The Buddy Files: The Case of the Lost Boy by Dori Hillestad Butler (Albert Whitman & Co.)
Best Young Adult
The Interrogation of Gabriel James by Charlie Price (Farrar, Straus, Giroux Books for Young Readers)
The Simon & Schuster-Mary Higgins Clark Award
The Crossing Places by Elly Griffiths (Houghton Mifflin Harcourt)
Centuries & Sleuths Bookstore (Chicago, IL)
Once Upon a Crime Bookstore (Minneapolis, MN)
Thursday 5 May, 6:00 pm
Auckland Central City Library, level 2
Join us for a welcome glass of wine at 5.30 pm, courtesy of Glengarry Wines
Bookings highly recommended, phone 307 0209 or email firstname.lastname@example.org
Copies of the book will be available for sale at the event.
Artist, designer and illustrator Graham Percy was one of our most talented and original artists. Born in Taranaki in 1938, Percy spent apprentice years in Auckland before moving to London, where with his photographer-partner Mari Mahr he created a workshop-home, a microcosm of the outside world.
This stimulating rediscovery of a remarkable artist is an account of Percy’s life and art through sketches and bookshelves, showcasing his early design work, vivid children’s book illustration and thriving mature art. The drawings reveal Percy’s passion for the small and hand-drawn, for quirky histories and curious characters, from homesick kiwis to Commedia dell’Arte players.
Gregory O’Brien is a poet, anthologist, essayist and art critic. His recent publications include News of the Swimmer Reaches Shore (2007), Back and Beyond: New Zealand Art for the Young and Curious (2008) and Euan Macleod: The Painter in the Painting (2010). He is working on a collaborative book project with Mari Mahr, photographer and Graham Percy’s second wife, and is the curator of a major exhibition of Graham Percy’s art which is touring across New Zealand in 2011-13, opening in Auckland at the Gus Fisher Gallery on May 7th.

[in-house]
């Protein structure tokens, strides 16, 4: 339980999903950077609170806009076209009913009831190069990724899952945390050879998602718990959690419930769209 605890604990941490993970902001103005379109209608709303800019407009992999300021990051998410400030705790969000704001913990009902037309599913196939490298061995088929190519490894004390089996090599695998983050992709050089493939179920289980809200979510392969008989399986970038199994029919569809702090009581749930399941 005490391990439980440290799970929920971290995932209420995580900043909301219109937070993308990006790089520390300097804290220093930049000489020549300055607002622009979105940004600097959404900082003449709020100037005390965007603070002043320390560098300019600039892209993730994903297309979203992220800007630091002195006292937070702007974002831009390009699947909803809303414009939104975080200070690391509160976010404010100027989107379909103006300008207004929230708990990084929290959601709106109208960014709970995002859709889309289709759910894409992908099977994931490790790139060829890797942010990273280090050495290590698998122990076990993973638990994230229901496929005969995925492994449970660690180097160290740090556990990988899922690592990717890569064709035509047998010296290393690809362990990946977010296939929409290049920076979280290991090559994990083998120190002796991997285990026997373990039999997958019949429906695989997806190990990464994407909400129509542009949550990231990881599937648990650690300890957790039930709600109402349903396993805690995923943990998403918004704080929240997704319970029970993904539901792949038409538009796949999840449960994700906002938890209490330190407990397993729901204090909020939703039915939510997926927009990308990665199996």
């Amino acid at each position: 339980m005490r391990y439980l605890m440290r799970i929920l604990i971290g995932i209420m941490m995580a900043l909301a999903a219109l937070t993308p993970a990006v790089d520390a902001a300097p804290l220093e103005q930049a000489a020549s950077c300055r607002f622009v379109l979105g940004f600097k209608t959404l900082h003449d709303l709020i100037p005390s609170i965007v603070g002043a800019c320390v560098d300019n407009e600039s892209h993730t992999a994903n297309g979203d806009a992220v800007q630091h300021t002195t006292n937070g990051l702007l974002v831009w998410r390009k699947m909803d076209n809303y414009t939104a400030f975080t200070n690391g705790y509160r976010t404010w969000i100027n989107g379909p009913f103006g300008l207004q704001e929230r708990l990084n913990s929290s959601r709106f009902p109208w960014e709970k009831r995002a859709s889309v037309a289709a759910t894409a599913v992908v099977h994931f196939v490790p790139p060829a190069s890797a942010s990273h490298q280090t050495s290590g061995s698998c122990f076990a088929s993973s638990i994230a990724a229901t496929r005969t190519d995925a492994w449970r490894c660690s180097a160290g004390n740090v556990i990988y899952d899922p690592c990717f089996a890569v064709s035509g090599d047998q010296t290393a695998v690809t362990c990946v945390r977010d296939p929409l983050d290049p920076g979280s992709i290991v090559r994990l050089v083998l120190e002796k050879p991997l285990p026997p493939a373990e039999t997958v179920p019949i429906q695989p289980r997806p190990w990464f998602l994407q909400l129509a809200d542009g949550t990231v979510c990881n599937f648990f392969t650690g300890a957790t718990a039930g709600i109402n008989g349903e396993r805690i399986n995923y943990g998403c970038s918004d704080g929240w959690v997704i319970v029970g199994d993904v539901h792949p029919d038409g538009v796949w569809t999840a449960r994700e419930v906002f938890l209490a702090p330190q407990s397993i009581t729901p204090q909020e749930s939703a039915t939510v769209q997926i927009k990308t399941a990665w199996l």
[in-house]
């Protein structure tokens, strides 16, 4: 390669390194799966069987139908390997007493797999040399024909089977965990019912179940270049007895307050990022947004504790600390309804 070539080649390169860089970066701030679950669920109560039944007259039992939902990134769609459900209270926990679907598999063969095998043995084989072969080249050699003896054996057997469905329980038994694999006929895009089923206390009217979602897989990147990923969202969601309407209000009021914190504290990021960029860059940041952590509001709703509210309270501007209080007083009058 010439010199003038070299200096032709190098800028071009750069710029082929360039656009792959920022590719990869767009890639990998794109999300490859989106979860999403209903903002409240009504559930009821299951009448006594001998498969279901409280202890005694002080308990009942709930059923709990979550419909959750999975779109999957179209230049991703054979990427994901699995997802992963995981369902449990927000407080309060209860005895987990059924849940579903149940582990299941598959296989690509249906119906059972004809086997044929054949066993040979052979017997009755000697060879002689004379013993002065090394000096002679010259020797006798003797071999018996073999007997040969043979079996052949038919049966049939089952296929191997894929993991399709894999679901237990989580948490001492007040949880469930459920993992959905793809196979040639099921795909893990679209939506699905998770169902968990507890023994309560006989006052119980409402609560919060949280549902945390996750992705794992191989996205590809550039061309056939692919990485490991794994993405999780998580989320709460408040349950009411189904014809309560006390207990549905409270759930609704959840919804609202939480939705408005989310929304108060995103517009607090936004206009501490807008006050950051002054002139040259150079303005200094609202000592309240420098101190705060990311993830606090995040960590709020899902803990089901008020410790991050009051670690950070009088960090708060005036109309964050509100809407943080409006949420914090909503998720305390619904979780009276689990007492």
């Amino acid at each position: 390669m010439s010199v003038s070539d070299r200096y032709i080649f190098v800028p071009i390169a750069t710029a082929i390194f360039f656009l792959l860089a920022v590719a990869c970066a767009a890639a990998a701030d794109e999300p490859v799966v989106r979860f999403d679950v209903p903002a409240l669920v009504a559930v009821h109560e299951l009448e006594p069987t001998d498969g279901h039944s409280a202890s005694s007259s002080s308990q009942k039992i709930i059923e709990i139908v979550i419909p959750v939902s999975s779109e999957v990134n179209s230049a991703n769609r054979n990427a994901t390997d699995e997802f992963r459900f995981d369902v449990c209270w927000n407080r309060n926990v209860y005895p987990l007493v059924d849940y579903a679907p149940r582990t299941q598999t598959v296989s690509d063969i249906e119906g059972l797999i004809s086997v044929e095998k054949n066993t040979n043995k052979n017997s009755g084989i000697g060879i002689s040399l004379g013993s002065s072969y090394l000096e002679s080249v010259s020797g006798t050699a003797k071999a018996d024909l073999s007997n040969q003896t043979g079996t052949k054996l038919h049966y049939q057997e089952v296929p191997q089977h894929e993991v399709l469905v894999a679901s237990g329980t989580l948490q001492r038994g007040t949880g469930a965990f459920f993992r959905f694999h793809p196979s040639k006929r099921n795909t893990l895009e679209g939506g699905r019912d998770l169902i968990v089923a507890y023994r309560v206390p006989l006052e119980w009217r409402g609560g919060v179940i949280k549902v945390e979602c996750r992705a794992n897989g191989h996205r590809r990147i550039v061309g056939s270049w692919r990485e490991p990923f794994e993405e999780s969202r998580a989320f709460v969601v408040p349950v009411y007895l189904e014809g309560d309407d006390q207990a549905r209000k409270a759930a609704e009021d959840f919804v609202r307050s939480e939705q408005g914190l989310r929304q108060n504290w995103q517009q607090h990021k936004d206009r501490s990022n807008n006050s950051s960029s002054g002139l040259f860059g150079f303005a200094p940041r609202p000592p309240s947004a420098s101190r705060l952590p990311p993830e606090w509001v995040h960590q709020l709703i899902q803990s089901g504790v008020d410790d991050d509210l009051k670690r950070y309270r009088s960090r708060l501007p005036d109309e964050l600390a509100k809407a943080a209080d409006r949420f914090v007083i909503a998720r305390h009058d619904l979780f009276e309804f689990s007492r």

It's official: Prince William and Kate Middleton are man and wife. The Archbishop of Canterbury pronounced them married at 11:20 am BST.
In their vows, Kate followed in Diana's footsteps and took out the line of promising to "obey" her husband, promising to instead "love, comfort, honor and keep" William. Prince Harry carried out his big duty, handing off the ring to his brother without a hitch. Get the latest updates from our blog of the royal wedding at Westminster Abbey. Plus, video highlights, photos, and more.
Read it at The Daily Beast
And now stand back at wait for the books .....................
At the London Book Fair earlier this month, Russia was featured as Guest of Honor. Nearly every Russian writer of distinction was in attendance, save for one: Vladimir Sorokin. It’s no surprise, since anyone who has followed Sorokin’s career knows he has hardly been one to follow the crowd.
Full piece at Publishing Perspectives.
Friday, April 29, 2011
Number one on the
(Source: www.booksellers.co.nz via Nielsen BookScan, wk ending April 23)
Here in New York it's been raining and stopping and raining and stopping and it feels like we're caught in the last breath of the storm that ransacked the southern states earlier today. It's been an eventful few hours. We were looking for someone to launch this issue, Five Dials 19, and we thought of Steve Buscemi but had no way of contacting him, but a few minutes ago we were walking down 9th street, and hey, there he was on the sidewalk, and we thought 'Holy cow, that's Steve Buscemi,' but how do you approach Steve Buscemi and ask him to press send at a Five Dials launch? How does one do that? The scenario was made worse by a man in a passing car who had opened his window and was yelling out, 'Hey famous guy, hey famous guy' at Steve, who looked like he wanted to take refuge in the nearby 7th Ave subway stop. It was reminiscent of the scene in Annie Hall, when Alvy Singer is surrounded by goons who keep pointing to him and saying 'Hey, it's Alvy Singah, Alvy Singah.' So yes , no to Steve Buscemi.